Tips for Growing African Marigolds

Tagetes erecta

Many gardeners plant marigolds in their veggie patches to repel bugs and other types of pests. But let me tell you – marigolds offer so much more than pretty pest control.

Tagetes erecta, or African marigolds, belong to the same genus as other marigolds, and they share many similar features and care requirements.

A close up vertical image of African marigolds (Tagetes erecta) growing in the garden. To the top and bottom of the frame is green and white printed text.

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In our guide to growing marigolds, you can read more about these wonderful plants and we share cultivation instructions.

African marigolds can thrive in many types of soil, have a long blooming season, and are incredibly hardy. These marigolds have also been used for thousands of years by Spanish and pre-Spanish civilizations for food, medicine, dyes, and rituals.

In this guide we’ll cover how to cultivate African marigolds in your garden. Here’s the lineup:

I love this plant because of its many different uses. I’ve seen T. erecta used as a garnish for meals and in crafts when dying fabric.

Plus, they have those iconic flower heads that can grow as large as four inches across. There’s something really unique and attractive about a big honkin’ flower head in a bold color!

Let’s get started.

Cultivation and History

T. erecta is usually referred to commonly as the African marigold, but it is also known as the Mexican, Aztec, American, or big marigold.

Native to Mexico and Central America, these plants are best known for their massive flower heads and long flower stems.

A close up vertical image of African marigolds (Tagetes erecta) growing in the garden with foliage in the background.

They have a rich history in Mexico as the flower of choice for celebrating the Day of the Dead. In Mexico, these huge marigolds have been grown for hundreds of years to decorate the altars of loved ones that have passed on.

We also know that the Aztecs grew this species, thanks to seeds found among the ruins in ancient Aztec cities.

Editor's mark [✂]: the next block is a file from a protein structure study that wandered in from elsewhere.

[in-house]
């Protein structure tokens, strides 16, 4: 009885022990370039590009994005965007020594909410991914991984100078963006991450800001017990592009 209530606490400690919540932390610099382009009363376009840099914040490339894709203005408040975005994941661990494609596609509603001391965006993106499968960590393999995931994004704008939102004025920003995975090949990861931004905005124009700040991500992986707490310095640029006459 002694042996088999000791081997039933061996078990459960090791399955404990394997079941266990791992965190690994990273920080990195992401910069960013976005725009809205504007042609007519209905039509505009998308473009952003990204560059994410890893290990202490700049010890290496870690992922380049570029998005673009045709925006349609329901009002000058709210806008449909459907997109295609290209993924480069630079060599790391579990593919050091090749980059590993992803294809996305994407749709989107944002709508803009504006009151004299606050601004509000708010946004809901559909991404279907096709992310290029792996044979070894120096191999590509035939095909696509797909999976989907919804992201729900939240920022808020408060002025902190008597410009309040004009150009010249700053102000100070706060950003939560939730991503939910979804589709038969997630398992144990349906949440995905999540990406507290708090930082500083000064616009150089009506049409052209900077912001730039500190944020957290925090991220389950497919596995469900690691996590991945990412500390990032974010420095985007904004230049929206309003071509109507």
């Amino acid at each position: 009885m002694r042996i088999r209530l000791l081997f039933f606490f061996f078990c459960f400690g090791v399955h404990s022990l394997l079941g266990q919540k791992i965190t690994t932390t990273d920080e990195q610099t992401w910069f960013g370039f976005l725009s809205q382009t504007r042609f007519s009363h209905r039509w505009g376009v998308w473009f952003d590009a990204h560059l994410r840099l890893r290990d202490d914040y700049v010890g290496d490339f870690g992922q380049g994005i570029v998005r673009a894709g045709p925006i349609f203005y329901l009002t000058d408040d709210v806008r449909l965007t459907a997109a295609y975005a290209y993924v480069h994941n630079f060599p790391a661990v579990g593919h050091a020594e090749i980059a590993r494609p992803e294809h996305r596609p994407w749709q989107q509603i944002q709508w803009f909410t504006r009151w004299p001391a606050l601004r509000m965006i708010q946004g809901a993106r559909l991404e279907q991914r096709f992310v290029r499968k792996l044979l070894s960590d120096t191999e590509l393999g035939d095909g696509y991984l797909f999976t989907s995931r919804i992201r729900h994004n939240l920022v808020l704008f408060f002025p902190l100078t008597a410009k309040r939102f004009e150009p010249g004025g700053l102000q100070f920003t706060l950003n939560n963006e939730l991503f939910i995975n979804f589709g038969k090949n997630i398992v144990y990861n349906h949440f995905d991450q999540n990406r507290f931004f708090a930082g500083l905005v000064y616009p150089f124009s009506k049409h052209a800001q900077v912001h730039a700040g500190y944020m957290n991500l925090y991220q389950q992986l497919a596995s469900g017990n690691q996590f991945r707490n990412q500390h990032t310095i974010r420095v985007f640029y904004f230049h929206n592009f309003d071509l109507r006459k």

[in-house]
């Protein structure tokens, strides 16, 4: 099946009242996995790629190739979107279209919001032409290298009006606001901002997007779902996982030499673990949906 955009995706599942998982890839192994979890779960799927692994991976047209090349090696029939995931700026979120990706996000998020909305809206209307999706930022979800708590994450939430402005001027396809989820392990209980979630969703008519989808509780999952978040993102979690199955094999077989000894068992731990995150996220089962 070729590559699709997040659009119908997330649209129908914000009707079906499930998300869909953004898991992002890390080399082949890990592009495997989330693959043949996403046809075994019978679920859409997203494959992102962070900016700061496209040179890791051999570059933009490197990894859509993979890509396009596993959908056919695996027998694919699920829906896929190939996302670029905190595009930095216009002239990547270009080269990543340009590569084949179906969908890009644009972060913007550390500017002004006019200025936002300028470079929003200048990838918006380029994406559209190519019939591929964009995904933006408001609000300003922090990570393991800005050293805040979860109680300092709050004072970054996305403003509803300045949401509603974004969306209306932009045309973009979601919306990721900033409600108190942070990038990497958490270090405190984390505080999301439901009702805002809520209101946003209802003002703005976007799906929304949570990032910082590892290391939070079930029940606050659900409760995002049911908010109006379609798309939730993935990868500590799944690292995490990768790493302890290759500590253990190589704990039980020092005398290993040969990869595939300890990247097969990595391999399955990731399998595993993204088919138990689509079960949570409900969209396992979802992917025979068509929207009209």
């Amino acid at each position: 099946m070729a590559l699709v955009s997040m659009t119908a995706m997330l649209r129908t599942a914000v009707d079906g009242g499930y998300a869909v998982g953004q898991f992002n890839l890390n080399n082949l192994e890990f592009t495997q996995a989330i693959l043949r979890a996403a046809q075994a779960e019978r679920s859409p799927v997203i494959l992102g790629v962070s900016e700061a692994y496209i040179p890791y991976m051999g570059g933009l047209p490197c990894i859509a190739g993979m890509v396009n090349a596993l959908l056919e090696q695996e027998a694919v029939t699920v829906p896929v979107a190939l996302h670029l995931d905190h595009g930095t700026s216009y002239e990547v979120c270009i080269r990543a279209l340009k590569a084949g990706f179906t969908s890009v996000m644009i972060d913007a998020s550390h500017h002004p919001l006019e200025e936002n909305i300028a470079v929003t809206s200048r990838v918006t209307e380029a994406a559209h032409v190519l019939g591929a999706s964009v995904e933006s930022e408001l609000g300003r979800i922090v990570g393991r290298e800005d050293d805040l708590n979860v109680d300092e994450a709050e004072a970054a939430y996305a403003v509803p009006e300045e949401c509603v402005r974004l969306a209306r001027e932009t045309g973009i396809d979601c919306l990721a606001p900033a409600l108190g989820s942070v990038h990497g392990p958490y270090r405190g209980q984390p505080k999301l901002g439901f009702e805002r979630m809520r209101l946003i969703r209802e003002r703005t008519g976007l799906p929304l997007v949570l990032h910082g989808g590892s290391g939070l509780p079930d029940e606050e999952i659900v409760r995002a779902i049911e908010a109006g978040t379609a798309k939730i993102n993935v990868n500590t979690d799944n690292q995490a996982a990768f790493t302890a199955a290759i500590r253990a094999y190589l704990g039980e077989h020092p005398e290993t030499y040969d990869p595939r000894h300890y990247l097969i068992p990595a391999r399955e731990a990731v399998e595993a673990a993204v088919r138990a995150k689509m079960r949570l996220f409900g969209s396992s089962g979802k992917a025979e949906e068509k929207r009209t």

It’s where this species gets one of its nicknames: the Aztec marigold. And it was cultivated for a variety of purposes, including medicinal, decorative, and ceremonial uses.

In the United States, you can grow these annuals in USDA Hardiness Zones 2 to 11.

African marigolds bloom from early summer to late fall, and usually grow in a compact and mounded shape, generally reaching 12 to 20 inches tall, but some varieties can grow up to 48 inches in height.

They spread between 18 and 24 inches, depending on the cultivar.

A horizontal image of bright orange Tagetes erecta flowers growing by the side of a pathway.

The showy flowers come in shades of red, orange, gold, yellow, and cream as well as bicolors, and they are absolutely HUGE.

The blooms are generally about three inches wide, but some can grow as large as four inches in diameter. The petals are edible, but these are bitter, with a citrusy taste.

The foliage is a sage green color, with leaves that are a bit rough and leathery. The orange varieties in particular really pop in contrast with the leaves. The foliage is where the majority of the plant’s fragrance is stored – although the scent is hard to define.

I would use the words “musky” and “sharp” to describe it. The fragrance isn’t unpleasant, but it’s certainly distinctive to marigolds. Some might not like the scent – and I would agree it’s an acquired taste.

Propagation

African marigolds can be propagated either from seed or from young nursery starts that will need to be transplanted into your garden.

A close up vertical image of African marigolds (Tagetes erecta) transplants ready to plant out in the garden.

You can generally find seeds online and from nurseries year-round, or harvest them from a mature plant to be sown the following year.

From Seed